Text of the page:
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Forrest Gump Effect| Add Yourself Into Historical Footage Using After Effects

By Hanssie on August 20th 2015

It’s Thursday, which means it’s almost Friday, and you might be sitting at work trying to look busy wondering whatever will you do this weekend? Well, look no further because this is what I’ll be busying myself with. If you’ve ever seen the movie, Forrest Gump – which if you haven’t, then you must put that on your weekend to-do list as well – there are numerous CGI-induced scenes throughout the movie where Forrest meets and interacts with historical figures. Using archived footage, it looks as if Tom Hanks was actually there, as Forrest, in these key moments in history.



In the following 3-minute video tutorial, you can learn how to insert yourself into the history books by using Adobe After Effects. Filmmaker Steve Ramsden shows you step-by-step how to do it. It takes some compositing and post production skills, but otherwise the process is fairly simple. First, you need to find a piece of footage that “has good possibilities for interaction.” Then you set up a green screen and try to recreate the setting. The entire process is shown in 8 steps in the video below.

Honestly, the first example he shows, him stepping in front of the camera to greet the Beatles, was not bad, but you can tell it is not real. In the second example, where he moves behind Winston Churchill and President Roosevelt, he inserts himself almost seamlessly, and it looks to be believable.

A fun way to spend a rainy Saturday…or bored Thursday at work.

Is this something you’d try at home either for fun or in your filmmaking? Comment below!

[Via Laughing Squid]

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Hanssie is a Southern California-based writer and sometimes portrait and wedding photographer. In her free time, she homeschools, works out, rescues dogs and works in marketing for SLR Lounge. She also blogs about her adventures and about fitness when she’s not sick of writing so much. Check out her work and her blog at Follow her on Instagram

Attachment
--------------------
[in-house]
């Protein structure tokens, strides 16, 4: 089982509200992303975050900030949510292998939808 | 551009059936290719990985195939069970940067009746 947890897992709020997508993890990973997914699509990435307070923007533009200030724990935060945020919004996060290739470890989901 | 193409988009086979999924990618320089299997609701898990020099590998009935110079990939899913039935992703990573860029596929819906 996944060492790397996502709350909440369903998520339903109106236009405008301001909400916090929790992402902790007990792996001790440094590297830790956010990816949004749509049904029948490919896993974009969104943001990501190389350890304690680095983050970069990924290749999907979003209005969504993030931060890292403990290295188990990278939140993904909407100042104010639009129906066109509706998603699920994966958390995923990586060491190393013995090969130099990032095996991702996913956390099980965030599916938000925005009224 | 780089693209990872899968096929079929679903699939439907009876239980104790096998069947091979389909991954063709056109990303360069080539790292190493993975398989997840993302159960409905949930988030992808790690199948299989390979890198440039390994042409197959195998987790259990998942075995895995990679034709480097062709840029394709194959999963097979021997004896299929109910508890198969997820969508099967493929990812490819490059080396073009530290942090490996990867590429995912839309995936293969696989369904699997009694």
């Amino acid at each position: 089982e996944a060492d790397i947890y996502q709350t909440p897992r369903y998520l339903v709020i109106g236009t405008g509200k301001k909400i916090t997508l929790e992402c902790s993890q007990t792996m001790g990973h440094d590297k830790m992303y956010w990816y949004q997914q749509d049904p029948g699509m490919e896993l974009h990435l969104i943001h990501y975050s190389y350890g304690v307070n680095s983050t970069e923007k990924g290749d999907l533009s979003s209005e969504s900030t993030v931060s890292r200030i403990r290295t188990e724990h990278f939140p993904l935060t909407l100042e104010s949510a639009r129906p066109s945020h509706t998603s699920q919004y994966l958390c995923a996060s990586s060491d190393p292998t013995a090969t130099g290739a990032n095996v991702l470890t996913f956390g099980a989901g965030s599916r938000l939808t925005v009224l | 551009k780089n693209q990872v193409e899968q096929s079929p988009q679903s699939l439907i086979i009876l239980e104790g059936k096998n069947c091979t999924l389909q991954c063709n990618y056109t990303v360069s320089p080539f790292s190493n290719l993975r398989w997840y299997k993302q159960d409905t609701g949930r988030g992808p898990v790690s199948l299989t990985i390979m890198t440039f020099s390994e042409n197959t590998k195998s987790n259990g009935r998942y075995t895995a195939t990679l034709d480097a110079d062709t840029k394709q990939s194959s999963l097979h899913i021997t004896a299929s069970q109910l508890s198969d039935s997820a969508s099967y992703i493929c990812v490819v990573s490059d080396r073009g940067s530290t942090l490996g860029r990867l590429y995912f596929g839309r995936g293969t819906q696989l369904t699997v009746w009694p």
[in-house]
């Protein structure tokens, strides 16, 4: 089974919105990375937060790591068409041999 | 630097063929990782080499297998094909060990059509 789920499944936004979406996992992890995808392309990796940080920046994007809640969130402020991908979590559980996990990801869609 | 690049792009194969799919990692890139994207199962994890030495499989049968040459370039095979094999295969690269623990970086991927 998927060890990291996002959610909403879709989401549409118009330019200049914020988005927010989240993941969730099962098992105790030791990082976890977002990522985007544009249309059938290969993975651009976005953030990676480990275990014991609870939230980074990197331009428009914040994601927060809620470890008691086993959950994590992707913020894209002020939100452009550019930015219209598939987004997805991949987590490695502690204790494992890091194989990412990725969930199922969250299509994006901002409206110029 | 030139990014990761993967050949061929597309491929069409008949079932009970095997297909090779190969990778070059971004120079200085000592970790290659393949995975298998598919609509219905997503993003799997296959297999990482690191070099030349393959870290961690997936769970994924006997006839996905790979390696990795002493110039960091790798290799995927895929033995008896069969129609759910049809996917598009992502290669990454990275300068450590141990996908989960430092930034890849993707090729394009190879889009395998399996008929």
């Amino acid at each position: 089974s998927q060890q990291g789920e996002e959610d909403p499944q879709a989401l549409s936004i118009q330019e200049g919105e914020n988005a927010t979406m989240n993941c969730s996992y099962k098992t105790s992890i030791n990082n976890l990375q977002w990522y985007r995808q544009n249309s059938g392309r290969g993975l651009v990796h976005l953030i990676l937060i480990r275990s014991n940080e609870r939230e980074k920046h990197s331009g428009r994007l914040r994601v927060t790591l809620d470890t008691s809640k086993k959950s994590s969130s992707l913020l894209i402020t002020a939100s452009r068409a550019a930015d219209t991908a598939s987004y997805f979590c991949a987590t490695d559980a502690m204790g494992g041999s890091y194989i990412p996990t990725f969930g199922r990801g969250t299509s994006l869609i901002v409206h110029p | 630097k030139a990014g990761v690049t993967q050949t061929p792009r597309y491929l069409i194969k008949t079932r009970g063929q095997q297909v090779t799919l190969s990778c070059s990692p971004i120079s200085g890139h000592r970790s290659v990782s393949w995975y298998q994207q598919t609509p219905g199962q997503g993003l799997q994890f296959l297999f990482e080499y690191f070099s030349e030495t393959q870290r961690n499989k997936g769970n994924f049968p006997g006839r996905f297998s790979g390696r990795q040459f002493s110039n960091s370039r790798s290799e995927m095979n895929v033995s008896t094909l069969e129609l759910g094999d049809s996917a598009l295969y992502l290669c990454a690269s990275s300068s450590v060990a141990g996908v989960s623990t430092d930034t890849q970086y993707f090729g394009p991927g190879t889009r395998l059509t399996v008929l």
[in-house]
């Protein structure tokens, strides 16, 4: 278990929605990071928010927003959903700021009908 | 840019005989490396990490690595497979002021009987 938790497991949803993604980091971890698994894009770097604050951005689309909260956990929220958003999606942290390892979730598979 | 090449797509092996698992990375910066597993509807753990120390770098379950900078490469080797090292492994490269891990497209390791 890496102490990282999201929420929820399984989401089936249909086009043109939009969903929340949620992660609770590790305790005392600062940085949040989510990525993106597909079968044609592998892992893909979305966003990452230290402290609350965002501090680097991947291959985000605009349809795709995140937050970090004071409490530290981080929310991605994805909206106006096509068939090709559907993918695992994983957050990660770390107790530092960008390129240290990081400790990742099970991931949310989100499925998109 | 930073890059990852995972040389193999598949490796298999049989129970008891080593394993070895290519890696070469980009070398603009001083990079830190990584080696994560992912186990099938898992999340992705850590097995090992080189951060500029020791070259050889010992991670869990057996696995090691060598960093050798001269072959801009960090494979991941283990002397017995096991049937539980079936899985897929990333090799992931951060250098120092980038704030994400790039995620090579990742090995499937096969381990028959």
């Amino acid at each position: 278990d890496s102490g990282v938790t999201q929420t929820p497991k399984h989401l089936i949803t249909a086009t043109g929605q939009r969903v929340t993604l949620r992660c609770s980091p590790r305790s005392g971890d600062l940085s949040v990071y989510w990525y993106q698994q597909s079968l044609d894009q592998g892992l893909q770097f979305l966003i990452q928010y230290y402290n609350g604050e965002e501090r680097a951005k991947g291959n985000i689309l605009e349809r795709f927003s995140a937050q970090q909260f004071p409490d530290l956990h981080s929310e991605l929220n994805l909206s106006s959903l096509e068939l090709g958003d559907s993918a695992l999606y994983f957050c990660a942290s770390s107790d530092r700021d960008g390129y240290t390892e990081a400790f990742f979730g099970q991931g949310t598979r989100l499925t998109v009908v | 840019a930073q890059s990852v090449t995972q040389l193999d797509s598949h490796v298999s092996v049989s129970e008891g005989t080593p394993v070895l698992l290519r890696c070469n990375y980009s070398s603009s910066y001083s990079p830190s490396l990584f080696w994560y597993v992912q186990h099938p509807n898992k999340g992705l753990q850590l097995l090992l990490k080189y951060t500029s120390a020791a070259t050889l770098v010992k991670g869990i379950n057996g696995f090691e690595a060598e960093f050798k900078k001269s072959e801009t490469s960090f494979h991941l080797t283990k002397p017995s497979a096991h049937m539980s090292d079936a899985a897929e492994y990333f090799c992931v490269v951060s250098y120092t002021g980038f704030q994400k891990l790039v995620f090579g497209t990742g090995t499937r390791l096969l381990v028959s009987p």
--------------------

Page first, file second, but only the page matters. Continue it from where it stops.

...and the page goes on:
Q&A Discussions

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  1. Don Weber

    That looks like a lot of fun! Great movie too.

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  2. Ralph Hightower

    This would be fun to do!

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  3. Lester Terry

    Very interesting

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  4. Raymond Craig

    These are always fun to do. Two things I would mention after looking at the Churchill shot is: try and mimic the direction of light as close as possible so the shadows match, and if you can move your subject away from the greenscreen you’ll get a much better key (less shadow casting on the screen and less color spill on the subject).

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  5. Brandon Dewey

    very cool!

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